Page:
Watch 'em late at night, with no distractions, if you can.


Bye Bye Brasil


http://www.netflix.com/WiMovie/Bye_Bye_Brazil/70064563?trkid=912834




Black Orpheus



http://www.netflix.com/WiMovie/Black_Orpheus/19599610?trkid=912834

Friday, December 4, 2009

addiction



This is what a good morning looks like. Lavazza is a very good coffee to start the day right in the studio. If only I could get to the studio. Now, back to the drudgery of endless paper writing.

Monday, November 30, 2009

four-hour sculpture



Bird Flu
2009
glass, wood, metal, paint, skinned and preserved bird skull
15 x 5 x 5 inches

Questions for the first week of December:
(Questions only I can answer)

Do I need to make my own alchemy how-to book?
What do I hope to learn from it?
Do I need to make a hypnosis machine?
How do I derive auras?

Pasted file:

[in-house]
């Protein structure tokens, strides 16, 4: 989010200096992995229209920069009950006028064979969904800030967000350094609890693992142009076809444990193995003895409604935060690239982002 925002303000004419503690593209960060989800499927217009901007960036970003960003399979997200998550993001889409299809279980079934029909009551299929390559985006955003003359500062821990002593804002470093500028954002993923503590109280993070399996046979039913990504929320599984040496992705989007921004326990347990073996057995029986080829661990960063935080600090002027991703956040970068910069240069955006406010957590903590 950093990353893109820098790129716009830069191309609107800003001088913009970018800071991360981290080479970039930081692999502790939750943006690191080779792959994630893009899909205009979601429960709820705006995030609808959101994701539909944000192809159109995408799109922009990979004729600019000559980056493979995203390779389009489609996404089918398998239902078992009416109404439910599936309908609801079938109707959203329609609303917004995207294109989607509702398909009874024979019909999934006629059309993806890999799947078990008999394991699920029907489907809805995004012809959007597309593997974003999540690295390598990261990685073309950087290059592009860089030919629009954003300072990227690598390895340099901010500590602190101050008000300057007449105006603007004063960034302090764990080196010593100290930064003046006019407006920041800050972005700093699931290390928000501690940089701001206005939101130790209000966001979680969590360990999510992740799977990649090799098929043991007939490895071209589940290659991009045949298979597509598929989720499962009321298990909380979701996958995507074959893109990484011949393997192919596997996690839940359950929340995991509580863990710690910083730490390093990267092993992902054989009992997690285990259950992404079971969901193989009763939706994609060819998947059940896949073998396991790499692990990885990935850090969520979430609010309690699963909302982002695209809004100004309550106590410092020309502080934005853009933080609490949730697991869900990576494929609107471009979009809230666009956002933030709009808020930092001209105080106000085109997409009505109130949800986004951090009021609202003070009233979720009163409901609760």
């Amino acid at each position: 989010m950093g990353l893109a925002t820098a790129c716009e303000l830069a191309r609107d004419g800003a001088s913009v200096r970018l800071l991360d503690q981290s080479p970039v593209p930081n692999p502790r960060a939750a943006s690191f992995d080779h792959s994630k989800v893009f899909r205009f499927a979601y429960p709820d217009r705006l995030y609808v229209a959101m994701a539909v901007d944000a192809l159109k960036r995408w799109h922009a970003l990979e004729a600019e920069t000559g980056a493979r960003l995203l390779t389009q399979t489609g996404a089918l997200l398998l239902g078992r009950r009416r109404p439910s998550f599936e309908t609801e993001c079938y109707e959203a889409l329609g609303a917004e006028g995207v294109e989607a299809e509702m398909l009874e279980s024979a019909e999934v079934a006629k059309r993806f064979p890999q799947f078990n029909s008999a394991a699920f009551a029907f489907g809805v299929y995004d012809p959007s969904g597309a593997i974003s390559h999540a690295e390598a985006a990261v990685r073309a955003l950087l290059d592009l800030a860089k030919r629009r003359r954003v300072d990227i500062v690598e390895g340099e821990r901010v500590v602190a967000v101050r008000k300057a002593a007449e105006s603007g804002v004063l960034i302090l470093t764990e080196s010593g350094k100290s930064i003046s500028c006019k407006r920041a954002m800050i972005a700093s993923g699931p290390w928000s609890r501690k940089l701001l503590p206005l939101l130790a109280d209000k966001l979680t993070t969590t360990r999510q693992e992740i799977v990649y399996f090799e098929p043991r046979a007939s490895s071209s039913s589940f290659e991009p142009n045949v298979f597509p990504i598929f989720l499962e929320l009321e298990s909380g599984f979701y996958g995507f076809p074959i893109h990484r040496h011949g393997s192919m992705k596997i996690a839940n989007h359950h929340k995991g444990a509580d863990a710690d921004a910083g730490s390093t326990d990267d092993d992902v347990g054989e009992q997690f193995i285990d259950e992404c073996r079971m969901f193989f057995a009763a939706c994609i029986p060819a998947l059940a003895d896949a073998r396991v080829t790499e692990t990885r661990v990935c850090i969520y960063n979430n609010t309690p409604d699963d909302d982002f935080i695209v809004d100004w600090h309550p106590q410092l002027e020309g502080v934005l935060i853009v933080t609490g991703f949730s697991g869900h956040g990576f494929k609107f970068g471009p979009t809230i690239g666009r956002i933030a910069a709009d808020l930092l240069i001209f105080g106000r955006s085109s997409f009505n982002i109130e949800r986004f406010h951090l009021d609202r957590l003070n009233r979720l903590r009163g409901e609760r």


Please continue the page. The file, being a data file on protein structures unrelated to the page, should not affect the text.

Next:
Turn moss into gold?
Take studio shavings and turn them into money?
Suck objects through a tube?
Make more days in the week so I could actually get get something done?

All thanks to Charlotte for not giving up on my exhausted brain.

birthday



a criminal broke into my studio and left me this.
memo to self. don't improve security.

Saturday, November 28, 2009

older

people keep asking me what i want for my birthday. i am getting kind of old, so it feels a bit ridiculous, but here are some ideas that seemed appropriate:

1. a burger king crown and a new set of teeth
2. a dance party and the ability to fly